Berlin, a city for all seasons


Berlin, a city for all seasons

by Karen Bradbury
Stripes Europe

Paris in spring is a riot of flowers. Autumn turns Tuscany into a patchwork of ochre. When winter comes, Hallstatt, Austria, is transformed into a magical ice kingdom. Germany’s hip capital city of Berlin shines bright throughout the year.

No matter the season, there’s always something happening in beautiful, vibrant Berlin. First-timers and those on their 40th visit alike never want for something to do in this ever-evolving urban oasis. Once the TV tower has been conquered, photos of the Brandenburg Gate snapped and exhibits of Museum Island’s world-class institutions thoroughly explored, it’s time to check out what’s happening on the cultural calendar. Here is a look at just some of the events that will surely delight us.


While most of Germany languishes in a long, post-holiday slumber, Berlin bucks the trend by hosting its annual film festival. The Berlin International Film Festival, known as Berlinale, is one of Europe’s biggest film festivals and attracts the world’s largest public audience. Some 400 films are screened, with dramas particularly well represented. When high-profile films debut, it’s not just stars from German screens who shine: actors having attended in recent years include George Clooney, Meryl Streep and Richard Gere, among others.

U.S. military members might be interested to learn that this longstanding event has a connection to their service. The idea of the festival is credited to Oscar Martay, a film officer in the U.S. military stationed in West Berlin in the aftermath of World War II. In 1950, he formed the committee that laid the groundwork for the inaugural edition of the Berlinale, which was held the following year. This cinematic celebration takes place in mid-February.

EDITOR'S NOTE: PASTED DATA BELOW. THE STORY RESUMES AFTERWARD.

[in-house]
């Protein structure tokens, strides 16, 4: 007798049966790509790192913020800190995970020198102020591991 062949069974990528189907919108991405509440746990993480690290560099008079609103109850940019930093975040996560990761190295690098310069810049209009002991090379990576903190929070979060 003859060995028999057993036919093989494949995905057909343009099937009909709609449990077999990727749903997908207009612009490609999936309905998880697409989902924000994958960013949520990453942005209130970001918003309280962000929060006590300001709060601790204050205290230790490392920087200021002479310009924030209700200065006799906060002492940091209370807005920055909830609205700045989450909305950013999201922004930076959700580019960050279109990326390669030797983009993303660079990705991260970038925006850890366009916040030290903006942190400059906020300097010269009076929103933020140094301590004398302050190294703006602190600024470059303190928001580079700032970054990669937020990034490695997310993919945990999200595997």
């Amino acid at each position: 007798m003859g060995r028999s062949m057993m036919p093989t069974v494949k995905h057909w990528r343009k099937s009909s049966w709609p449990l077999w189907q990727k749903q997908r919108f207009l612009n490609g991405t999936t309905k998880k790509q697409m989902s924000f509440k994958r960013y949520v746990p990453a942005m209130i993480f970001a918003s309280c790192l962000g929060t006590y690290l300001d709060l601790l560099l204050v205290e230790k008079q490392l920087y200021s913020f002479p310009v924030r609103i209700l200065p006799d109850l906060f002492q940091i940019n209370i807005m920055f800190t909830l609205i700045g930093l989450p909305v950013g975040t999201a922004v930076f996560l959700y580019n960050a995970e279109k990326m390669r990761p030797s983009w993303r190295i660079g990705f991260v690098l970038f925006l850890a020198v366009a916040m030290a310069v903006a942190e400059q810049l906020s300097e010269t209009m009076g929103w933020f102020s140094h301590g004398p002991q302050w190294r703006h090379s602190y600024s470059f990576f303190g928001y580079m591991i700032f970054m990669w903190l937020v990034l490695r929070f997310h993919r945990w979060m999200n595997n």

In early spring, Berlin finds itself awash in a sea of delicate blush pink flowers. The profusion of cherry blossoms can be taken in along the Mauerweg, a path running along the route where the Berlin Wall once cut the city in two halves. Following the fall of the wall in 1989, the citizens of Japan gifted Berlin with more than 9,000 trees as a gesture of hope for peace and happiness in the reunited city and country. For a dash of Asian culture served alongside the floral beauty, head to the Gardens of the World in Marzahn, where the annual cherry blossom festival includes Asian music, dance, fashion, handicrafts and more.

Each year at Pentecost, Berlin’s Kreuzberg district celebrates the diversity of its people and their countries of origin with its Carnival of Cultures. Over a long weekend, locals and visitors sample street foods, peruse market stalls selling jewelry, fashion and souvenirs and take in music and performances. The highlight event is a parade with some 4,000 participants, including processions from Africa and South America.


As the weather warms up, cultural life moves outside. Roofs become open-air cinemas and parks and squares host live music events such as Classic Open Air, featuring opera, orchestras, pianists and singers. On June 21 every year, free concerts in all musical genres make up the Fête de la Musique, a jubilant celebration of the longest day of the year based on long-standing French tradition. The Long Night of the Museums, held in late August, features art, culture, performances and unexpected encounters. Beer lovers can soak up suds and a multicultural vibe at the International Berlin Beer Fest, where 2,400 brews from 90 countries are poured along the Karl-Marx-Allee. For three days, this becomes what organizers dub the world’s longest beer garden.


Autumn starts off with a bang as elite runners line up for the Berlin Marathon. In 2018, Kenyan Eliud Kipchoge ran the fastest men’s time ever clocked, a record that still stands. In late September, the Festival of Lights brings Berlin’s most iconic landmarks to life with vibrant and masterful illuminations. When skating rinks, a toboggan run and mulled wine stands take over Potsdamer Platz, Christmastime is near. Christmas market fans have some 80 venues from which to choose: Alexanderplatz, Gendarmenmarkt, Red City Hall and Charlottenburg Palace are considered the city’s best and biggest.

New Year’s Eve

Silvester, as the Germans call New Year’s Eve, is so big in Berlin it deserves its own special mention. The country’s biggest bash and one of Europe’s largest street parties sees a million revelers come out to celebrate the start of the New Year. Famous artists perform next to the Brandenburg Gate, and a Party Mile stretching from there to the Victory Column is lined with stages offering live shows, DJs and countless food and drink stands. At midnight, the skies light up with the country’s hugest display of pyrotechnics. The gathered masses beam with optimism and happiness. And for good reason. They’re celebrating a new year of hopes and dreams in one of the world’s great capitals.  

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